‘Kung Fu Panda’ powers Giants to World Series win
DETROIT, Michigan - Agence France-Presse
San Francisco Giants player Pablo Sandoval (C) along with manager Bruce Bochy (L) with the World Series trophy after their win against the Detroit Tigers. REUTERS photoSan Francisco third baseman Pablo Sandoval was a unanimous choice for Most Valuable Player of the World Series thanks largely to the Venezuelan slugger’s powerful performance with a bat.
But the 26-year-old heavyweight nicknamed “Kung Fu Panda” also made a nimble fielding move to deny Detroit a key run on Oct. 28 in the Giants’ 4-3 victory to complete a sweep in Major League Baseball’s best-of-seven final.
“This is one of the keys,” Sandoval said. “You fight and you win. You do a lot of things to win that game.” In the World Series, Sandoval batted 8-for-16 with a double and three home runs, all in the opening game. For the playoff title run, he went 24-for-66 with five doubles, six homers and 13 runs batted in over 16 games.
The right time
“He got hot at the right time for us,” Giants manager Bruce Bochy said. “I couldn’t be happier, prouder for him.” But in the third inning, Sandoval charged toward a bunt by Detroit’s Quintin Berry and despite having to duck low to evade Matt Cain as the pitcher dove over him, he made a critical throw to first base to put out Berry.
The next Tiger batter, Miguel Cabrera, blasted a two-run homer that gave Detroit a 2-1 lead, the only lead they would enjoy in the entire World Series.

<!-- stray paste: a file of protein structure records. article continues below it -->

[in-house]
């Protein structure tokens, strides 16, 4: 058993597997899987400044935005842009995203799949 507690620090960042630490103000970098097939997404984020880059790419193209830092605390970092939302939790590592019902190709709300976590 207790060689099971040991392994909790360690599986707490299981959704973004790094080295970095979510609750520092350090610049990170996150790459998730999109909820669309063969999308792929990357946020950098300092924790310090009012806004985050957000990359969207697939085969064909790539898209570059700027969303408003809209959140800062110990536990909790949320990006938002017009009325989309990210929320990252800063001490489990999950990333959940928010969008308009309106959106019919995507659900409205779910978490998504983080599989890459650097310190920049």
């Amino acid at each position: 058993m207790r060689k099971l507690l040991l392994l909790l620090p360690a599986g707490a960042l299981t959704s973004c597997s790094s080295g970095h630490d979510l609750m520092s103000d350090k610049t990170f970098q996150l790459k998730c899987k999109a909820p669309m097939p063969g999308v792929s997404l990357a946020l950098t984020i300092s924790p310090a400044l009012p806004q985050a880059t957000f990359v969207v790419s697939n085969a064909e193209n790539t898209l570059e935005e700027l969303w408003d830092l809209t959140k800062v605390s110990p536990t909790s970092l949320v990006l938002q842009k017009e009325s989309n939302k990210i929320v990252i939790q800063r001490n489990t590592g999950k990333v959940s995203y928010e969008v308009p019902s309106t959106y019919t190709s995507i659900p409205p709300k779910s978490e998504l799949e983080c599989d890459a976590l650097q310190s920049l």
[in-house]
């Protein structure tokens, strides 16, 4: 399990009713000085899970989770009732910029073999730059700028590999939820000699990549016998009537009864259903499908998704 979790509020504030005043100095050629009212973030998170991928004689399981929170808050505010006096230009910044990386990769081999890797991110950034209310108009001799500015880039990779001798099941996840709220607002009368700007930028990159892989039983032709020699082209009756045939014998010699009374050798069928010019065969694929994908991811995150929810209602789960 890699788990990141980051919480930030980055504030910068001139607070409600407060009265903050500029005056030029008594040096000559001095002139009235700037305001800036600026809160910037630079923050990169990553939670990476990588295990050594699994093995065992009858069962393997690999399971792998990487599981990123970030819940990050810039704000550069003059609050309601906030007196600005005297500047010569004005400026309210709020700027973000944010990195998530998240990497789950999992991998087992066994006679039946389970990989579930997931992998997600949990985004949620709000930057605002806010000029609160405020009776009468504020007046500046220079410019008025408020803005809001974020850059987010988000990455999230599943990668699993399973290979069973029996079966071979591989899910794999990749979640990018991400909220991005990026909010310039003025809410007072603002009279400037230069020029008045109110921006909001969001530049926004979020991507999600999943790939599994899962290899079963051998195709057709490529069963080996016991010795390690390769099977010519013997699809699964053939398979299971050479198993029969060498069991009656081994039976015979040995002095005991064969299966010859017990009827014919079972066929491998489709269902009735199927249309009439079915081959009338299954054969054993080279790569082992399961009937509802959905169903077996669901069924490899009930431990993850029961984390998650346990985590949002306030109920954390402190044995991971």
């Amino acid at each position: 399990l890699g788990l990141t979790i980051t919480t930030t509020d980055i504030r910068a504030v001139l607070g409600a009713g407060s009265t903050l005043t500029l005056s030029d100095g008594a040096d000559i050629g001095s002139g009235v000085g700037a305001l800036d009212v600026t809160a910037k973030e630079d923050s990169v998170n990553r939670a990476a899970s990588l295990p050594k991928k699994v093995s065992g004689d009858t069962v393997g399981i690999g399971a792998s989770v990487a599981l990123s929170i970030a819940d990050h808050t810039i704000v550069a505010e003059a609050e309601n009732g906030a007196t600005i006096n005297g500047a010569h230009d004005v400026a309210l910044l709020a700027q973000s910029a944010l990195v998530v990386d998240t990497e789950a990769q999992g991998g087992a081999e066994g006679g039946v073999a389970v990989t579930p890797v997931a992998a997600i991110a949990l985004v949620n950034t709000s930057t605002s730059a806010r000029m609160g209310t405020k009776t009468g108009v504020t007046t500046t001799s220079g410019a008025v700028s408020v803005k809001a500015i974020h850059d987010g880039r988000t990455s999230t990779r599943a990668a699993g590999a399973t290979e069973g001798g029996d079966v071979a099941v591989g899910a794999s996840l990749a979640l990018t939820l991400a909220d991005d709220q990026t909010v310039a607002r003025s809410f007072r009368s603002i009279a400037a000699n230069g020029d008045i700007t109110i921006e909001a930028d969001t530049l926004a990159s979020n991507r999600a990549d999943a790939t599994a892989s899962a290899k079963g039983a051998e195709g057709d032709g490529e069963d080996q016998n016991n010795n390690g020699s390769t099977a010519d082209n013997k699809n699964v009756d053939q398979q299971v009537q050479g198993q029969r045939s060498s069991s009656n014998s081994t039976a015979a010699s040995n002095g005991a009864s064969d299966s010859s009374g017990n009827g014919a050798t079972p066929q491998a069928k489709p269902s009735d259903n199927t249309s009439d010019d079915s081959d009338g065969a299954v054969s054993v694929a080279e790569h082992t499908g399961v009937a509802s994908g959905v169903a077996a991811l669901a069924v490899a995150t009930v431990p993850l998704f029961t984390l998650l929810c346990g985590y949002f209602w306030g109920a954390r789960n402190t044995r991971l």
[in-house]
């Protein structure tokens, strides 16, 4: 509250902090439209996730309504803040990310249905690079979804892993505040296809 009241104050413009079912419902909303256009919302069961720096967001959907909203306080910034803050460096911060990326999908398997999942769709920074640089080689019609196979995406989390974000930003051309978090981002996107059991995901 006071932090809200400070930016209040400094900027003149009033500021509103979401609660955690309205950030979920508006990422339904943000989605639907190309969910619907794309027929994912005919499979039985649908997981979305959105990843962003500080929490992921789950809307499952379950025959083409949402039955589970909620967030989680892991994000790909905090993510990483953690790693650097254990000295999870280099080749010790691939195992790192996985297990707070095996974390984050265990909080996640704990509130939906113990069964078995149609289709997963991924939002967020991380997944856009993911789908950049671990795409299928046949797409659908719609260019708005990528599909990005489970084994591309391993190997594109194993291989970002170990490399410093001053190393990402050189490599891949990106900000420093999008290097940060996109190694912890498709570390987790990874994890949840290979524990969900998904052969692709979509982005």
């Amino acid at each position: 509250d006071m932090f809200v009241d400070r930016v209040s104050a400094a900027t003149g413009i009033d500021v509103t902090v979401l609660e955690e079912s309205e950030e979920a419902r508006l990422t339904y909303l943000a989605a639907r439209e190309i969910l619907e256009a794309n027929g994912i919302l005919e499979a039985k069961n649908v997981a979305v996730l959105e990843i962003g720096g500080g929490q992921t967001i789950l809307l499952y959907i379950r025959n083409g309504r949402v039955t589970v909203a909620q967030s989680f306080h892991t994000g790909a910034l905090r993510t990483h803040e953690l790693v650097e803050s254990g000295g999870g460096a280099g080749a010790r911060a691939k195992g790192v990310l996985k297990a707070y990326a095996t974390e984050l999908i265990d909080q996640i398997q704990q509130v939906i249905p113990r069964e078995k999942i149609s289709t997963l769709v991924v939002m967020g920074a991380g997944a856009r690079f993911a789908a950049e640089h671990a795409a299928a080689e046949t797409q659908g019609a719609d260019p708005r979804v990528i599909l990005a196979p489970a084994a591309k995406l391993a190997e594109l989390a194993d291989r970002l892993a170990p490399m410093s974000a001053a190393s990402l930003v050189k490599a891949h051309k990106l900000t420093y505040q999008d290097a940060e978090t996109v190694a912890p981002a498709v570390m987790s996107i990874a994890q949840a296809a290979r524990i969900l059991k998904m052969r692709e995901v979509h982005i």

It would have been a three-run homer and a 3-1 lead without Sandoval’s acrobatic move.
“It was huge for Pablo to make an unbelievable play like that,” Cain said. “It’s one of the reasons we call him ‘Kung Fu Panda.’ It ended up being really big. Just being 2-1 in the game right there changes the momentum a little bit, 3-1 looks a lot worse. The big man made agility look easy.
“It was a tough play,” Sandoval said. “I just tried to make a play. I called it late, but he got out of the way so quickly so we made the play easily.” Sandoval sees himself as somewhat like the character Po from “Kung Fu Panda” with his happy-go-lucky manner.
“When I got that nickname, I thought, ‘It’s me.’ The character is me,” said Sandoval. “I have fun, like a little kid, fight for everything, never lose faith. It’s important when you have teammates thinking you are that guy.” It’s also important to be serious about certain things, such as maintaining a workable playing weight and bouncing back from injury and surgery as well as demotion from the starting lineup in 2010, a year when the Giants beat Texas in the World Series.
“I know it was a tough time in 2010 when he got relegated to the bench. He really wanted to shine on stage,” Bochy said. “He’s a great talent and we got him hot at the right time. And we needed him.” Sandoval enjoyed the game of his life with three homers in the Series opener, a rare feat.
“I still can’t believe that game,” Sandoval said. “It’s the game of your dreams. You don’t want to wake up.” But the dreams came only after Sandoval had coped with hard realities the past two years. “It’s up and down in your career,” he said. “I got surgery. I lost muscle. I lost strength. Strength came back at the right moment. All the pressure I put to get my strength back, things came together at the right time. “I’m happy. I learned from my mistakes. When you see the results, you look more mature and you put all the pieces together. You learn from the things that happen in your career. You never give up.”